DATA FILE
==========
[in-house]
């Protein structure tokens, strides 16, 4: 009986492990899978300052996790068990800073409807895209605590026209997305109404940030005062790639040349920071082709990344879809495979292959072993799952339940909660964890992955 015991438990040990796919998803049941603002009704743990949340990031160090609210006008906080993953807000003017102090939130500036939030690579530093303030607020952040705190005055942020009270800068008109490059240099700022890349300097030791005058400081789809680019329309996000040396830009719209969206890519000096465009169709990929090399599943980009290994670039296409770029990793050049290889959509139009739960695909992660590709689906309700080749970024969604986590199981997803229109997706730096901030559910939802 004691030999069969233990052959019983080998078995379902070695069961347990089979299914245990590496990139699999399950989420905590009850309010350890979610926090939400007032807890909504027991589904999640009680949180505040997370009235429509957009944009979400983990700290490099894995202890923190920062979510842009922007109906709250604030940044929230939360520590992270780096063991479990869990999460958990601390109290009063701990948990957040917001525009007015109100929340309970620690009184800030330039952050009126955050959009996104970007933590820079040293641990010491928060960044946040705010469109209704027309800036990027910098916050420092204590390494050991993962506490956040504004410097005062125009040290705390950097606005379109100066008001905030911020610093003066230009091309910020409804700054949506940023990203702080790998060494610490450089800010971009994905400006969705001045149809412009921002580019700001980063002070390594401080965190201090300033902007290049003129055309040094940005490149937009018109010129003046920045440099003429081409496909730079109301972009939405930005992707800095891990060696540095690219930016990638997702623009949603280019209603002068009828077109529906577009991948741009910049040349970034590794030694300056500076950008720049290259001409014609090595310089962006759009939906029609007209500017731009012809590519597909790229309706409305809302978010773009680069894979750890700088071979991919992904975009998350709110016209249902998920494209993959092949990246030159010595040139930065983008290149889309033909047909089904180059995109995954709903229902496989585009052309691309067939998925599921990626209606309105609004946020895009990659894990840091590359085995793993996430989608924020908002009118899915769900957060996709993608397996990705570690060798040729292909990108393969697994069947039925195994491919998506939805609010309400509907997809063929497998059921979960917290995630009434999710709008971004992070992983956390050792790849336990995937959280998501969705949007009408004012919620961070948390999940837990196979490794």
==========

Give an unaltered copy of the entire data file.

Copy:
[in-house]
């Protein structure tokens, strides 16, 4: 009986492990899978300052996790068990800073409807895209605590026209997305109404940030005062790639040349920071082709990344879809495979292959072993799952339940909660964890992955 015991438990040990796919998803049941603002009704743990949340990031160090609210006008906080993953807000003017102090939130500036939030690579530093303030607020952040705190005055942020009270800068008109490059240099700022890349300097030791005058400081789809680019329309996000040396830009719209969206890519000096465009169709990929090399599943980009290994670039296409770029990793050049290889959509139009739960695909992660590709689906309700080749970024969604986590199981997803229109997706730096901030559910939802 004691030999069969233990052959019983080998078995379902070695069961347990089979299914245990590496990139699999399950989420905590009850309010350890979610926090939400007032807890909504027991589904999640009680949180505040997370009235429509957009944009979400983990700290490099894995202890923190920062979510842009922007109906709250604030940044929230939360520590992270780096063991479990869990999460958990601390109290009063701990948990957040917001525009007015109100929340309970620690009184800030330039952050009126955050959009996104970007933590820079040293641990010491928060960044946040705010469109209704027309800036990027910098916050420092204590390494050991993962506490956040504004410097005062125009040290705390950097606005379109100066008001905030911020610093003066230009091309910020409804700054949506940023990203702080790998060494610490450089800010971009994905400006969705001045149809412009921002580019700001980063002070390594401080965190201090300033902007290049003129055309040094940005490149937009018109010129003046920045440099003429081409496909730079109301972009939405930005992707800095891990060696540095690219930016990638997702623009949603280019209603002068009828077109529906577009991948741009910049040349970034590794030694300056500076950008720049290259001409014609090595310089962006759009939906029609007209500017731009012809590519597909790229309706409305809302978010773009680069894979750890700088071979991919992904975009998350709110016209249902998920494209993959092949990246030159010595040139930065983008290149889309033909047909089904180059995109995954709903229902496989585009052309691309067939998925599921990626209606309105609004946020895009990659894990840091590359085995793993996430989608924020908002009118899915769900957060996709993608397996990705570690060798040729292909990108393969697994069947039925195994491919998506939805609010309400509907997809063929497998059921979960917290995630009434999710709008971004992070992983956390050792790849336990995937959280998501969705949007009408004012919620961070948390999940837990196979490794």